model of development
By Dansi Oerupeu
Contrary to authority’s claim of common support, the opposition against the Panguna Mine reopening is more apparent then ever. People in Panguna, especially the women folk, who have been subtly crying against the move, are now coming out strongly and using stringent measures to stop any attempt by ABG, PLA or BCL to reopen the mine.
Panguna mine, the epicenter of continual dispute. Picture by Dansi Oerupeu
Coffee buyers in Goroka, Eastern Highlands had a field day today as coffee growers brought their dried parchment coffee beans to town by the truckloads. Buyers set up buying points from the junction near the Mendikwae building all the way down to the main market and Chuave market near Aserufa fuel depot.
Source: Agricultures Network
Improvements in vegetable production, transport and marketing are important to the well being of small holder farmers in Papua New Guinea, and opportunities for strengthening the industry and enhancing performance can be achieved by use of value chain analysis.
Abstracted from the book “23 Things they don’t tell you about Capitalism”
Blurb: This lighthearted book has a serious purpose: to lay bare the assumptions behind today’s dominant economic dogma. As the acclaimed economist Ha-Joon Chang shows with crisp, ironic wit, all economic choices are also political ones, and its time for us to be honest about them. 23 Things They Don’t Tell You about Capitalism reveals how global capitalism works – and doesn’t.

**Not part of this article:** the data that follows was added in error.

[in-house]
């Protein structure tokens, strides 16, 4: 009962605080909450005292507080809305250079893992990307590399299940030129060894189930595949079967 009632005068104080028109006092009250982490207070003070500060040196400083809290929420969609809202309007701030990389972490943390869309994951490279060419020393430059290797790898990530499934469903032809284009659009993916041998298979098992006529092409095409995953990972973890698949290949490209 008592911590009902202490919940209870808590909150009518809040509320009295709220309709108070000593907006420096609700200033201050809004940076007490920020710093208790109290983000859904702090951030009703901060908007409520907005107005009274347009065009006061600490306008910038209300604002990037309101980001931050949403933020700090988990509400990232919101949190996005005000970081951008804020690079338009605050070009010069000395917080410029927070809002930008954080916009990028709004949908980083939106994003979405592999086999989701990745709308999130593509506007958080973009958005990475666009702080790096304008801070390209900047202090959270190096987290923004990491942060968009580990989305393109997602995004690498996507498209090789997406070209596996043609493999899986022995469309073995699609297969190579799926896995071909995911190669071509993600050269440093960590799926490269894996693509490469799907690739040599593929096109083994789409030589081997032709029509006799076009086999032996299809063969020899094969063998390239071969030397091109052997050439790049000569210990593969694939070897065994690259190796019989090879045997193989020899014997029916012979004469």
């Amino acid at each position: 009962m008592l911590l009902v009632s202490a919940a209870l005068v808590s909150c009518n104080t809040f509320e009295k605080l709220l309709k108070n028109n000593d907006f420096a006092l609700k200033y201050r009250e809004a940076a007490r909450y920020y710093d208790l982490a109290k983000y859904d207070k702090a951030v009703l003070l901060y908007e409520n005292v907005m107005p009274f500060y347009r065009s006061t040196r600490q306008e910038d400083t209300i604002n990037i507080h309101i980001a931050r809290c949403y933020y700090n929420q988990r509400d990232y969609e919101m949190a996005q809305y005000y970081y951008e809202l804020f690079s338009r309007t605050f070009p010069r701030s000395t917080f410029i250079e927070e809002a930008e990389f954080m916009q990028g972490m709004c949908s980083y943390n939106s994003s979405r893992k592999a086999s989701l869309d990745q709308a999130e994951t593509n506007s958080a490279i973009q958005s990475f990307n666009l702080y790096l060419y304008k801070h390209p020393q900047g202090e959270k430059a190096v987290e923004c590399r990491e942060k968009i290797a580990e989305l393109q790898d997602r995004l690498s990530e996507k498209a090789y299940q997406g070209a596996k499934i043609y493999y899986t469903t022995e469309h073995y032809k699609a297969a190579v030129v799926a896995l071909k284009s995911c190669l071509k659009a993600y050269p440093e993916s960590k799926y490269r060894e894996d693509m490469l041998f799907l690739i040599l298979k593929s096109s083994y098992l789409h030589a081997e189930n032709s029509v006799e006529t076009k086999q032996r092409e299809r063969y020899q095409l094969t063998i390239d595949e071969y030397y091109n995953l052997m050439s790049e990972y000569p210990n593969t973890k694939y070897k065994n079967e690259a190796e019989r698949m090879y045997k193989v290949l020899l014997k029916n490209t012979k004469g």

By Joey Tau on PNG Edge
Canning Paradise was awarded the "Best in Festival" award from the Canadian Labour International Film Festival (CLiFF).
Canning Paradise is a feature-length documentary about one of the world's most prized resources, and those who pay for it.
Decades of overfishing by the global tuna industry have now pushed the final frontiers to the waters of PNG.
The Oakland Institute and /The Rules, along with other NGOs, farmer and consumer organizations from around the world have launched a new campaign, Our Land Our Business, to hold the World Bank accountable for its role in the rampant theft of land and resources from some of the world’s poorest people — farmers, pastoralists and indigenous communities, many of whom are essential food producers for the entire planet.
Culture is precisely the medium in which individuals express their ability to fulfill themselves and is an integral part of development.
From Post Courier Weekender
Culture, in all its dimensions, is a fundamental component of sustainable development.
University of Adelaide researchers have helped create a new industry for Papua New Guinea (PNG) farmers based on producing charcoal from locally grown firewood crops.
A six-year project funded by the Australian Centre for International Agricultural Research and working with PNG researchers and landholders, has seen the development of successful small businesses surrounding the production and selling of charcoal from new quick-growing tree crops.